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Maisie Pascual, Jiayan Huang, Maureen Maguire, Marjean Kulp, Graham Quinn, Elise Ciner, Lynn Cyert, Deborah Orel-Bixler, Bruce Moore, Gui-Shuang Ying; Risk Factors for Amblyopia in the Vision in Preschoolers (VIP) Study. Invest. Ophthalmol. Vis. Sci. 2013;54(15):5667.
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To evaluate risk factors for unilateral and bilateral amblyopia in the Vision in Preschoolers (VIP) Study.
3- to 5-year Head Start preschoolers, over-representing children with vision problems, were enrolled in the cross-sectional VIP Study from 5 clinical centers (Berkeley, Boston, Columbus, Philadelphia, Tahlequah). All children had full eye exams done by VIP-certified pediatric optometrists and ophthalmologists. Visual acuity (VA) was tested without correction and retested with full cycloplegic correction when retest criteria were met. Unilateral amblyopia was defined as an inter-ocular difference in best-corrected VA≥2 lines. Bilateral amblyopia was defined as best-corrected VA in each eye <20/50 for 3-year-olds and <20/40 for 4- to 5-year-olds. The odds ratios (ORs) and their 95% confidence intervals (95% CIs) associated with demographic and ocular risk factors were estimated using logistic regression models.
Among 3869 children, 257(6.6%) had unilateral amblyopia and 225(5.8%) had bilateral amblyopia. Hispanic ethnicity and the presence of strabismus were independently associated with increased risk of unilateral amblyopia. Presence and greater magnitude of significant refractive errors (myopia, hyperopia, astigmatism, and anisometropia) were independently associated with increased risk of unilateral amblyopia (Table 1). Using myopia ≥0.5D, hyperopia ≥2.0D, astigmatism ≥1.0D, anisometropia ≥0.5D, or presence of strabismus, almost all (92%) unilateral amblyopia cases were found. Presence and greater magnitude of both astigmatism and bilateral hyperopia were independently associated with increased risk of bilateral amblyopia (Table 2). Age was independently associated, but gender and ethnicity were not associated with bilateral amblyopia. Using bilateral hyperopia ≥2.0D, or astigmatism ≥1.0D, 82% of bilateral amblyopia cases were found.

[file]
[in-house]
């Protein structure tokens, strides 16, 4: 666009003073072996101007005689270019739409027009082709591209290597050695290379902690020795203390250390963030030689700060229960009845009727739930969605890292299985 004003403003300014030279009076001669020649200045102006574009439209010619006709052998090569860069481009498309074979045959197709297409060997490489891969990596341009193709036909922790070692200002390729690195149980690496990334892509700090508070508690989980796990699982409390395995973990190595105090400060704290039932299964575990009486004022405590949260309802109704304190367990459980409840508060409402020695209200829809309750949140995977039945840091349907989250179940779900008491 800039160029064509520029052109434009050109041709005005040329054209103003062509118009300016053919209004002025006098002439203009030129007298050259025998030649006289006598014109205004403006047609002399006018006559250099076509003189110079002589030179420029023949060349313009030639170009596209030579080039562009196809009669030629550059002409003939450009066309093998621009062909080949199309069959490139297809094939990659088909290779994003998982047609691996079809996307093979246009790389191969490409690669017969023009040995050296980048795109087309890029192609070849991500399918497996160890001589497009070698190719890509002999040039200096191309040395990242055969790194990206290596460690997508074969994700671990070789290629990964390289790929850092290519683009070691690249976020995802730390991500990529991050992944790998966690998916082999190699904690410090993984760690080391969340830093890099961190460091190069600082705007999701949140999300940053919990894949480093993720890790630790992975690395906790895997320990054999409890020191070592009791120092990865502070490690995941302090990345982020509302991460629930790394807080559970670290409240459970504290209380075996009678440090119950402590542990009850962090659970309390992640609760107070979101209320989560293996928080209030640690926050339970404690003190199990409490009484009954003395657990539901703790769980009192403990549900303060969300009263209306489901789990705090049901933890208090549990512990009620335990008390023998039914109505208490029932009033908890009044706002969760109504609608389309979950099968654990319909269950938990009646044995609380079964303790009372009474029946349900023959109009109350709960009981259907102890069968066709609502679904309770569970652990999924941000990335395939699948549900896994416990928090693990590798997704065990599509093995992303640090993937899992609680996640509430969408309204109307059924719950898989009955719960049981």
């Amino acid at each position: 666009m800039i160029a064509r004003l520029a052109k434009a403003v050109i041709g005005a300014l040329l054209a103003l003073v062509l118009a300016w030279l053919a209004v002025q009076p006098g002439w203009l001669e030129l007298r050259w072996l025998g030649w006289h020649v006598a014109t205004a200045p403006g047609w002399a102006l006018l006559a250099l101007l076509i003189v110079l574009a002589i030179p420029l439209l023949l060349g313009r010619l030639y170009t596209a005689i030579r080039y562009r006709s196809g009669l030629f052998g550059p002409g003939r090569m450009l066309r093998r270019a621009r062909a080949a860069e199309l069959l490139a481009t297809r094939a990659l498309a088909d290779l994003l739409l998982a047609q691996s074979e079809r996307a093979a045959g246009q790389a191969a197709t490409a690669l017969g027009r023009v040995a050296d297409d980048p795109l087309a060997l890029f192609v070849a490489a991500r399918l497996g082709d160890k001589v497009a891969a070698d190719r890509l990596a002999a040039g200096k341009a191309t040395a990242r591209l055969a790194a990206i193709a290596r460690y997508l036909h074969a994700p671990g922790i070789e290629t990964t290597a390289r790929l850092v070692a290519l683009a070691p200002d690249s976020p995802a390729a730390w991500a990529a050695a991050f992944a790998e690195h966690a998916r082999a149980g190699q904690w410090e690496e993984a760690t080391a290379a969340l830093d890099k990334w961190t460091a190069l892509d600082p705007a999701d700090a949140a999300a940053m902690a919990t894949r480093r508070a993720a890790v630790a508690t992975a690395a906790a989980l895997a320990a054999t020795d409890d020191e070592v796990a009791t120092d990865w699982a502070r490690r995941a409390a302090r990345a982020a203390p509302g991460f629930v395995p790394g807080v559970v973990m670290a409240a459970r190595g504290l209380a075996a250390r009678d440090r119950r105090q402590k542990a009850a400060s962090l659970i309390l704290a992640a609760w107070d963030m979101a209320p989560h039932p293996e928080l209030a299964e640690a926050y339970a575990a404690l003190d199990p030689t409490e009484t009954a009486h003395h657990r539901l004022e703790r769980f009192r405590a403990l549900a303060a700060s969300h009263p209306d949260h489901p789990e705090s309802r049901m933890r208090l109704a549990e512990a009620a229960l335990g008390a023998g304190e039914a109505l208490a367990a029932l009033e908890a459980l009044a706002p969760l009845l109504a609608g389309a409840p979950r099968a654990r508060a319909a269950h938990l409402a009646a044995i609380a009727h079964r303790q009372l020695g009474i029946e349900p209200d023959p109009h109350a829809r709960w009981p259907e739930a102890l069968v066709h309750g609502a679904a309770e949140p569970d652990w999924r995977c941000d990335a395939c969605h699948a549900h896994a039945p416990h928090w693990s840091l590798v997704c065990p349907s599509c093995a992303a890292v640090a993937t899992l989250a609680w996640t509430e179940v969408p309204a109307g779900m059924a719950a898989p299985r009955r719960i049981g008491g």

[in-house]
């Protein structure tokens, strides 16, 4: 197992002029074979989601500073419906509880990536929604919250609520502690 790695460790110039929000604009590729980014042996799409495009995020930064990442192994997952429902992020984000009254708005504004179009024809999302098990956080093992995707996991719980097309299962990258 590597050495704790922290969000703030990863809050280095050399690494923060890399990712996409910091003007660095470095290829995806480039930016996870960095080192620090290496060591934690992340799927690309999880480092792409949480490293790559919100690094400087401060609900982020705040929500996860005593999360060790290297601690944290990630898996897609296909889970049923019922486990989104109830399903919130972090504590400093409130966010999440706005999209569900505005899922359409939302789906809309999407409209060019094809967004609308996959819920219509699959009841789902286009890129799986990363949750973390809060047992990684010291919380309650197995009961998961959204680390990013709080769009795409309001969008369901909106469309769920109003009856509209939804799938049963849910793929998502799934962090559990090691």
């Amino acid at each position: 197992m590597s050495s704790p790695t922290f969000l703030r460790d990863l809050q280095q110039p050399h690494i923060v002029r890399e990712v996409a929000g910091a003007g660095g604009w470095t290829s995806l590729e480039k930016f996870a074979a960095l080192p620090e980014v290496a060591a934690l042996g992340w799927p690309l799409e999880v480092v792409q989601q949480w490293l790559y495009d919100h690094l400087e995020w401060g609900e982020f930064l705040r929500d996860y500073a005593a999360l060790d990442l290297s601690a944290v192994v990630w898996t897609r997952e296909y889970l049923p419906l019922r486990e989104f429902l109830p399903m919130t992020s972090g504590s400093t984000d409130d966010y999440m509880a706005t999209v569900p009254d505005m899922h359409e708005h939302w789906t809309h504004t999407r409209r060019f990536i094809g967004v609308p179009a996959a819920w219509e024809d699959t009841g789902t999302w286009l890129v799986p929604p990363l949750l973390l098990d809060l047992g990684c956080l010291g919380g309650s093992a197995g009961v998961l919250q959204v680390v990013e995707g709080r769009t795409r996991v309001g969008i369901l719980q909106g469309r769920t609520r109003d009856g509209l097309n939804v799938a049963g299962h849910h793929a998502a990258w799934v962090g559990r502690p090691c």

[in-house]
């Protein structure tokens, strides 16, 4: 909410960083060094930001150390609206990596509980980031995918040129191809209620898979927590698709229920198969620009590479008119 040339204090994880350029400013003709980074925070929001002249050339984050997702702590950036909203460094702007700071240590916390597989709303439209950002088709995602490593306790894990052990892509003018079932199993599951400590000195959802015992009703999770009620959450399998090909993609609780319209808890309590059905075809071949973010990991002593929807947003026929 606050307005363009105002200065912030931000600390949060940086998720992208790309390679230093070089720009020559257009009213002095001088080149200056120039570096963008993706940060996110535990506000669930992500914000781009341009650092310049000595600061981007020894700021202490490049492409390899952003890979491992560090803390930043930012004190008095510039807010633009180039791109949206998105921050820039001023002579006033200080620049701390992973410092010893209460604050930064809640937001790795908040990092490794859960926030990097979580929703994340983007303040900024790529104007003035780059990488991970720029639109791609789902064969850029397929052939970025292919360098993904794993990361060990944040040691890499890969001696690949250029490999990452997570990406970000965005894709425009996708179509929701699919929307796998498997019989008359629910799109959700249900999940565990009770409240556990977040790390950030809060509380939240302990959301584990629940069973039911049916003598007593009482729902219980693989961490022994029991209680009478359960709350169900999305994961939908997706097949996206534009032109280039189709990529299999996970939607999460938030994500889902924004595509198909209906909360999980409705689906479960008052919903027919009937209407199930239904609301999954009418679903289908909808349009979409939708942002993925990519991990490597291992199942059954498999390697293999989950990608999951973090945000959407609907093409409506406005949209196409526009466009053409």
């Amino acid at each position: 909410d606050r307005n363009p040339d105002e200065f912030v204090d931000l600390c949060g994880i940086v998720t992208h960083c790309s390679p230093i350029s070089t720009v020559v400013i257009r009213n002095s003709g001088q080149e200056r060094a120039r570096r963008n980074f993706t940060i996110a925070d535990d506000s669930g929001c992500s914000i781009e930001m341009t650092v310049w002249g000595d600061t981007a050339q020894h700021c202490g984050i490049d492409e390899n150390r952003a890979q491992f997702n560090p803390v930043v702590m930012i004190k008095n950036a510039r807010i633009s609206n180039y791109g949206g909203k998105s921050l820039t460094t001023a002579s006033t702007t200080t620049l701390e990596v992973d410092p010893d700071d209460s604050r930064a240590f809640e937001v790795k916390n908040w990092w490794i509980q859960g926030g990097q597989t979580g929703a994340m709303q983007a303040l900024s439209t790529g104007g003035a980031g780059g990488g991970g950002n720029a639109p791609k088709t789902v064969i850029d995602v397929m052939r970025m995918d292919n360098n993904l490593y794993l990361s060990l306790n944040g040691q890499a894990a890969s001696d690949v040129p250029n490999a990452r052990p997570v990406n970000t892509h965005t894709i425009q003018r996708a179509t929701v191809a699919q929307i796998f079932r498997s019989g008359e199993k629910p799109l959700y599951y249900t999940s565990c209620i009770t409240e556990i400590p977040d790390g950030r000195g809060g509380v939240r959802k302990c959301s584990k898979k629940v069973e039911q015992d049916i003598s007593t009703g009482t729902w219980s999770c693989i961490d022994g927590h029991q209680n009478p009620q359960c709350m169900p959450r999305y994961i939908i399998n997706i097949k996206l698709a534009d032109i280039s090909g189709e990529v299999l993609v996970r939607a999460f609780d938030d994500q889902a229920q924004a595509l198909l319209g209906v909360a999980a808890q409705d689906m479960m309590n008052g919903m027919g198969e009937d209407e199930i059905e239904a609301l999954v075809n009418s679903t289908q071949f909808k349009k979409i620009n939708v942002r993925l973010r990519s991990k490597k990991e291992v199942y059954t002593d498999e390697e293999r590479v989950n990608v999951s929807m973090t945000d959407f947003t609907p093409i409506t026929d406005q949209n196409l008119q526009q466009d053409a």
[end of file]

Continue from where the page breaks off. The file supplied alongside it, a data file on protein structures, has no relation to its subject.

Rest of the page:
Significant refractive error and strabismus were associated with unilateral amblyopia. Astigmatism and bilateral hyperopia were associated with bilateral amblyopia. These results are consistent with findings from the population-based Multi-ethnic Pediatric Eye Disease and Baltimore Pediatric Eye Disease studies. Screening for refractive error can identify the majority of children at high risk of amblyopia.
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